India provides a good case study for this. As a large economy with strong linguistic and historical ties with the UK, it would seem like an ideal partner for us to strike a free trade agreement with after Brexit. But over recent years, attempts that the government has made to strengthen our economic ties have been consistently undermined by refusals to relax our visa regime to allow more international students and skilled professionals into the UK. This will likely be a key demand for India in any future trade deal, and unless we show greater flexibility on this issue, I fear we could lose out on the twin benefits of increased trade, and of more Indian students coming in to contribute to our economy, all in service of an arbitrary migration target that does not take into account the unique benefits that groups such as international students can bring to the UK.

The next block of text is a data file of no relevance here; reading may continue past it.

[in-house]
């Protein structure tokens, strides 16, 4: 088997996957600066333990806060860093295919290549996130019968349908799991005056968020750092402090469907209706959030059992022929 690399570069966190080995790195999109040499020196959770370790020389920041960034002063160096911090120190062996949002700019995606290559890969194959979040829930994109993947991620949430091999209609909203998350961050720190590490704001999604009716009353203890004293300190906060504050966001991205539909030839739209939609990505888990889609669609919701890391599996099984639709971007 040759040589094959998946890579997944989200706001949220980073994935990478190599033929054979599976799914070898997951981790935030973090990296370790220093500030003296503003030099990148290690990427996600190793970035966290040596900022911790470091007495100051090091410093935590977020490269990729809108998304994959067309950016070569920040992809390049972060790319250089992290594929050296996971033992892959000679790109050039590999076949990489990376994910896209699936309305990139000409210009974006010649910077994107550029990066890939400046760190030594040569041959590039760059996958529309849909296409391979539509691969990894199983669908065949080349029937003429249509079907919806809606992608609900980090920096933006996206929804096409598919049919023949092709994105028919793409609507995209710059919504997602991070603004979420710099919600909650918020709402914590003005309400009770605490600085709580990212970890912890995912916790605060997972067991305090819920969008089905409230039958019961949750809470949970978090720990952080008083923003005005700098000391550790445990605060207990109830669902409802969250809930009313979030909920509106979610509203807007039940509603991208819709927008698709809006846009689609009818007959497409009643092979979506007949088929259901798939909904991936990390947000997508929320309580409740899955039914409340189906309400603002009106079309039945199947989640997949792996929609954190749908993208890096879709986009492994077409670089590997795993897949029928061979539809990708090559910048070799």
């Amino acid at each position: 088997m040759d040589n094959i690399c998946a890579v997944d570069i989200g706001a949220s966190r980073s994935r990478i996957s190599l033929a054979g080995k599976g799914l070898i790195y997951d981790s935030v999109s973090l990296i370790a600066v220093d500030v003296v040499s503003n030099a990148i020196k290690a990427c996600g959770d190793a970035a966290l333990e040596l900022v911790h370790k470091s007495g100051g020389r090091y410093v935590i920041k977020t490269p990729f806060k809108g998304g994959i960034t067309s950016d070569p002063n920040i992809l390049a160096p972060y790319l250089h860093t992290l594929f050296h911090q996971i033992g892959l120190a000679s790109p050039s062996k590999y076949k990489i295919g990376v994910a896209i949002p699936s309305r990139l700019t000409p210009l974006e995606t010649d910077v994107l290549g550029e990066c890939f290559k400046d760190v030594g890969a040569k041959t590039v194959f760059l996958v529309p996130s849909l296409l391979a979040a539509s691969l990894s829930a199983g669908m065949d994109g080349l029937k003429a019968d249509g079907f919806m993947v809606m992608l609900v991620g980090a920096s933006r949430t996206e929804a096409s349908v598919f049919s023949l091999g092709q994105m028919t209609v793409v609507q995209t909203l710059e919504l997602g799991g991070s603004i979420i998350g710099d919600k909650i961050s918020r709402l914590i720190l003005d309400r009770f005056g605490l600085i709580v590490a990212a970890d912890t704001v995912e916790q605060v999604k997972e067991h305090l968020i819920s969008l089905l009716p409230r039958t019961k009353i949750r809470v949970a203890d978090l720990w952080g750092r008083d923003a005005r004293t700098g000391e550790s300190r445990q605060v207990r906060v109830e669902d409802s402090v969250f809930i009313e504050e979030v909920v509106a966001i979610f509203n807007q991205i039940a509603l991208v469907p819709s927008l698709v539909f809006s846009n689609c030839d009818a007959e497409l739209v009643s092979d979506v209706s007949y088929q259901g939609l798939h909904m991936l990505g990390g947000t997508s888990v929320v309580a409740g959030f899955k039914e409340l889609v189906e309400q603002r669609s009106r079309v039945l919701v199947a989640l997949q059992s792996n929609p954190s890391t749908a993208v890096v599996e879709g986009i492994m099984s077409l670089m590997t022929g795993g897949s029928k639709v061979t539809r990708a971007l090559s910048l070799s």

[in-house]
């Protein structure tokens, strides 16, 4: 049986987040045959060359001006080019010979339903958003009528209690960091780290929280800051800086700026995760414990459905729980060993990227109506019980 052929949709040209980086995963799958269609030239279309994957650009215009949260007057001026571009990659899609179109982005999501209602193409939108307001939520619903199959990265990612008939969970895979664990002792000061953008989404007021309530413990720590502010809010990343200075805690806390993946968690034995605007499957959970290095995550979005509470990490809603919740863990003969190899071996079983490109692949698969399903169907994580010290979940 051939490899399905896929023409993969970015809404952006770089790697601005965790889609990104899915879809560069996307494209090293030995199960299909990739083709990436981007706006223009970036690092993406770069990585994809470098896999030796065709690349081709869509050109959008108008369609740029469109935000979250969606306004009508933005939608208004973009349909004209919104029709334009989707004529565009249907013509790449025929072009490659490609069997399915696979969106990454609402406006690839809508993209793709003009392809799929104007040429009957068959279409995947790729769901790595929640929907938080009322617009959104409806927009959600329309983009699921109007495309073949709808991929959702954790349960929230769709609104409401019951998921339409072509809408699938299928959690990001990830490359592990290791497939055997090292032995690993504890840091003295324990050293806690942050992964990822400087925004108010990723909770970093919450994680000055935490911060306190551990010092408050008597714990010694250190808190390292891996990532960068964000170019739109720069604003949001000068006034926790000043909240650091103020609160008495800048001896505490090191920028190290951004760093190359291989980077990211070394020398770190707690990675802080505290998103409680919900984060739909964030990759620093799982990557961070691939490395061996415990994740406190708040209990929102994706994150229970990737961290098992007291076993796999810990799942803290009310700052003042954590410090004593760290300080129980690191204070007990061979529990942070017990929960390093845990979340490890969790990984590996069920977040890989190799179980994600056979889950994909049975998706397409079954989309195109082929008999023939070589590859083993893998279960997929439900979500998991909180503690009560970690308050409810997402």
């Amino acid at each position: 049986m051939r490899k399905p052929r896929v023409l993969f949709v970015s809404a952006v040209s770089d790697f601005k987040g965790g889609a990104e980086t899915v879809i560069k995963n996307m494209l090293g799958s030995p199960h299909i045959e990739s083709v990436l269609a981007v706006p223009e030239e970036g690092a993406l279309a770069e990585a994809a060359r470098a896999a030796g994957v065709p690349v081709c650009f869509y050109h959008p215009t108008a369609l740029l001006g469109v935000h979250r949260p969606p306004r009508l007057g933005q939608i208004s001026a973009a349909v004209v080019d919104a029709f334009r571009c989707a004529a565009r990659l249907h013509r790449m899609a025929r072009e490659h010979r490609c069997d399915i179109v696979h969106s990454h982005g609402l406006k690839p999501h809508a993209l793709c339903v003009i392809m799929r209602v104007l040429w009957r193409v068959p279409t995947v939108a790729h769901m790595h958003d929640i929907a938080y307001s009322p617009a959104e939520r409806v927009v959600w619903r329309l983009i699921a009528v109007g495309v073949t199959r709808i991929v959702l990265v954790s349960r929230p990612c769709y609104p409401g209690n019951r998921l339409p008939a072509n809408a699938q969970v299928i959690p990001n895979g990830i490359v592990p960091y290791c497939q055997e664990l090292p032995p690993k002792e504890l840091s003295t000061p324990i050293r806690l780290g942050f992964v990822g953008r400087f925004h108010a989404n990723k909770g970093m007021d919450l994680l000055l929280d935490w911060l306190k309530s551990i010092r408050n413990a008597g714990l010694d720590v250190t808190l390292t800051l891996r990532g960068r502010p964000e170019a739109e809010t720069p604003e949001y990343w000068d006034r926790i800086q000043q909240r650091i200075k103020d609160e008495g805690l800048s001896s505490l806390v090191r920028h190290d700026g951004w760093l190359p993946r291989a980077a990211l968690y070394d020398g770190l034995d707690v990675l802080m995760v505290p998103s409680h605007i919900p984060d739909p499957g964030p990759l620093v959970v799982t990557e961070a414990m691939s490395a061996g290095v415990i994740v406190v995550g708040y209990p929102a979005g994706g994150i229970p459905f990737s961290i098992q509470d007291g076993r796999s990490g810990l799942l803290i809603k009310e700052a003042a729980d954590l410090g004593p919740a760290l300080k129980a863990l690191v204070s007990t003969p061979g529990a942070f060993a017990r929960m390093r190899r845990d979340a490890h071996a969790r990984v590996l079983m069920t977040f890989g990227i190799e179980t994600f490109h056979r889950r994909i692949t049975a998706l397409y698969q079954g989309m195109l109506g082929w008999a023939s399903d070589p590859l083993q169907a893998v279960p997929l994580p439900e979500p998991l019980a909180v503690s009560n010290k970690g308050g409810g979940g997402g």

It is clear that we need a more radical approach to this issue if we are to attract the best and brightest students to our shores in future. I have been very much encouraged by the level of the support among MPs for an amendment to the Immigration Bill that is current making its way through parliament, which would take international student numbers out of the net migration target, and reintroduce a two-year post-study work scheme for international students, so that they can put their skills they have developed in their studies to good use by filling the various skill shortage in our labour market.
By adopting more radical measures such as these, the government can make a strong statement to the rest of the world that Britain will remain an open and welcoming society after Brexit, as well as boosting our economy at the same time. But if we fail to take these steps, we risk falling behind our competitors, and losing our place as a world leader in international education, which has been such a valuable asset to the UK in the past.